New infrastructure, particularly in urban areas with limited space, can be expensive and controversial. But Boardman says there are changes that can be made now that will actually save money. “Accidents are expensive. We should look at the cost of KSIs – killed or seriously injured – and ask how much it would cost to put [more] police on the streets. This happened in London” – Boardman refers to Operation Safeway, which targeted the behaviour of both drivers and cyclists – “and general crime went down. We’ve cut back massively on visible policing on the streets, and we’re paying for that now. Some people won’t obey the law unless there’s consequences.” Some policies could actually generate revenue, he adds: “if we devolved it to local authorities to do some of that enforcement, and then ringfence the funds back into that community, even into a specific street, the community benefits from penalising bad behaviour.”

With air pollution and obesity causing more than 75,000 preventable deaths per year, the benefits of active transport to the population and its economy are almost impossible to overstate. Boardman says that this, too, could be reflected in funding, because “the beneficiaries of change,” which he identifies as health and the environment, “could contribute to making it happen, because cycling and walking are the delivery mechanisms for them to get their outcomes.” 

Attitudes will need to change as much as infrastructure if the UK is to enjoy active transport at similar levels to other countries. In the week before we speak, a divisional Twitter account of the Greater Manchester Police was lambasted for seeming to suggest that the two cyclists killed in the previous week in Manchester were partly to blame for their own deaths, because cyclists “weave in and out of traffic at speed”. Boardman says that while this was the opinion of “an individual, as opposed to the police… it shows the differing views, even among the police force.” There is a failure to recognise “the hierarchy of people we look after,” says Boardman, pointing out that the relationships of power and danger are “not even. If a cyclist makes a mistake, they’re the ones that pay for it. If somebody in a car makes a mistake, or is in a temper, they can kill someone. So it’s not even – and nor should policing be.”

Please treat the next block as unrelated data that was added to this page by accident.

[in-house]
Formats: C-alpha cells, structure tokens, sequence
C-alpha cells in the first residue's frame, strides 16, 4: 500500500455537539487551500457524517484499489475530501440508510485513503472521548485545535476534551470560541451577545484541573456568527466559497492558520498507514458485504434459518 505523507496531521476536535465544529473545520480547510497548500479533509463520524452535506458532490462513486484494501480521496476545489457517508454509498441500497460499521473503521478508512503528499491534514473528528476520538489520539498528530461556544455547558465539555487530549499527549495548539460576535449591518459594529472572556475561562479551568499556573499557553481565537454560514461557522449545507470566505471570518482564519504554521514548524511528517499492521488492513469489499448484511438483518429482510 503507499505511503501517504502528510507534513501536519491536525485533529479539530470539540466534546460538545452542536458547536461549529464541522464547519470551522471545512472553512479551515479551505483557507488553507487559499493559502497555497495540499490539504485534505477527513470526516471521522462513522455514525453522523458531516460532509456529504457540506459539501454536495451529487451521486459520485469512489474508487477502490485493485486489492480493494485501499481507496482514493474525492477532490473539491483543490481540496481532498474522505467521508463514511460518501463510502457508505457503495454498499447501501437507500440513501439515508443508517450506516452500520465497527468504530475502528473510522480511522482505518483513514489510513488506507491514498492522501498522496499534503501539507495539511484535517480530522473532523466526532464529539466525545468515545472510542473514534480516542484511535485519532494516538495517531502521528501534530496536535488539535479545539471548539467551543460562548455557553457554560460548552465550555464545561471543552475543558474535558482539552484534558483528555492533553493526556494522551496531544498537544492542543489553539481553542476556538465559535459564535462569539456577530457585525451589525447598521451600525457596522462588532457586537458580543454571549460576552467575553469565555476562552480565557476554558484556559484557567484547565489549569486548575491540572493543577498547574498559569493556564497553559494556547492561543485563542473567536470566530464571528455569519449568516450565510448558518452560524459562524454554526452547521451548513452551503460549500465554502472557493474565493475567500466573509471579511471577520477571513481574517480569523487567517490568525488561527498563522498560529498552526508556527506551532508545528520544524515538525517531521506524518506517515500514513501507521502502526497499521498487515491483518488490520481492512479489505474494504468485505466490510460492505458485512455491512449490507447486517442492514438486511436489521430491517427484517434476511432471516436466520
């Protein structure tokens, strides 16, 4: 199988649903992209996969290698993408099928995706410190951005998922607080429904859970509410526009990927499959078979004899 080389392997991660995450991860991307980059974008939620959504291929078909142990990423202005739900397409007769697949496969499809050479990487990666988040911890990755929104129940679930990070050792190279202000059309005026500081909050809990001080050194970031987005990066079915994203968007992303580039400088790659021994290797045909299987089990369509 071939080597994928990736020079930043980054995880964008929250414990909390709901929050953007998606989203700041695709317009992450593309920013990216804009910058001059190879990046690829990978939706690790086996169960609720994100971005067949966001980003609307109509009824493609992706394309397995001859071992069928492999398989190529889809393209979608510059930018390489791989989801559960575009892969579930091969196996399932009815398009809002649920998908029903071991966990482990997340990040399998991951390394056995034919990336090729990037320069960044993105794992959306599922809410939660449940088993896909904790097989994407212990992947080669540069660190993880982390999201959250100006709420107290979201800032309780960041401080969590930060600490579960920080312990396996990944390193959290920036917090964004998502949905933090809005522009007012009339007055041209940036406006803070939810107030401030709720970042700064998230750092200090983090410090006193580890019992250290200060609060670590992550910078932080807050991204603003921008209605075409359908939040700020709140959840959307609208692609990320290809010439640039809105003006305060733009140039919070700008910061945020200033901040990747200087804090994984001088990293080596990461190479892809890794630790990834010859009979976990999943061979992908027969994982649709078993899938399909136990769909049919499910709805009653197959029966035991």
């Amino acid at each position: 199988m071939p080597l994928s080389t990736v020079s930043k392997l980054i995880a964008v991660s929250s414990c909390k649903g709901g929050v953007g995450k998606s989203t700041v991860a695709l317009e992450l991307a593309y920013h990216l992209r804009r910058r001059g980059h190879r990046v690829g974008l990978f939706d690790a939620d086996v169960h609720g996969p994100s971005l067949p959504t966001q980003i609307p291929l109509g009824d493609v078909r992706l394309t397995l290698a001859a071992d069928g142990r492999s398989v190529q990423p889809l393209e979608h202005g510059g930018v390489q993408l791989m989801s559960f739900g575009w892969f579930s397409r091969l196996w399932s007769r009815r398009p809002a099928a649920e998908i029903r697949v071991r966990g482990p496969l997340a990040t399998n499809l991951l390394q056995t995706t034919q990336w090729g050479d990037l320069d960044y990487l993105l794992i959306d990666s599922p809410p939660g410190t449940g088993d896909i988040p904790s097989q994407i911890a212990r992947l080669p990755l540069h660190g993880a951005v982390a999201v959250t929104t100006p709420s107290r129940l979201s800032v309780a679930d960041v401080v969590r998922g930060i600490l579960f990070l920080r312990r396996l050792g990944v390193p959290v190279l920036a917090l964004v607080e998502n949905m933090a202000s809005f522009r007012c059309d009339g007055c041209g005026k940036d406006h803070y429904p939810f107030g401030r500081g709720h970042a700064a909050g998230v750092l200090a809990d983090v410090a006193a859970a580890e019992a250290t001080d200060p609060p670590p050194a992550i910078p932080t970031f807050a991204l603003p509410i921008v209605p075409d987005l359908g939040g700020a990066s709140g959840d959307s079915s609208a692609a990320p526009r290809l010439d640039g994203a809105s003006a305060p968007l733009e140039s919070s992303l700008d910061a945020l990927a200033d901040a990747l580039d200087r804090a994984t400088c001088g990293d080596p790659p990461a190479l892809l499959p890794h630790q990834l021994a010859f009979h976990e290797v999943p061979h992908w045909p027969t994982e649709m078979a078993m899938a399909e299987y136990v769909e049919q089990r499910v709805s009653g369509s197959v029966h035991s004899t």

Boardman would not dispute for a moment that dangerous and illegal cycling exists, but he says parts of the media report this comparatively minor problem in a way that is grossly out of proportion to the problem itself. Of the recent case of a teenage cyclist who struck and killed a mother of two he says “we all totally understand that this is a horrendously tragic incident, and we have no problem with harsh penalties,” but adds that “around 110 cyclists a year are killed by cars; that’s not a story. And when we actually hear the PM saying that she’s going to look at dangerous driving laws to incorporate cyclists, it’s just unbelievable, when you can still open a car door, kill a cyclist, and face a maximum of a £1,000 fine.”

Ultimately, then, the change that will allow cycling to become a mainstream mode of transport needs to start at the top. “The government has a responsibility to work on evidence rather than anecdote,” he says, “and I thought it was very tacky for the government to behave the way that it did.”

For this reason, Boardman is optimistic about the changes that devolution will bring to Greater Manchester’s transport. “Andy Burnham has the biggest role to play. He’s in a new position in the UK. There’s someone at the top who genuinely wants to make a difference to the way we use our town and city streets, and is prepared to put up with the noise to get that change. With devolution, you’ve got an opportunity.”

Will Dunn is managing editor of the New Statesman.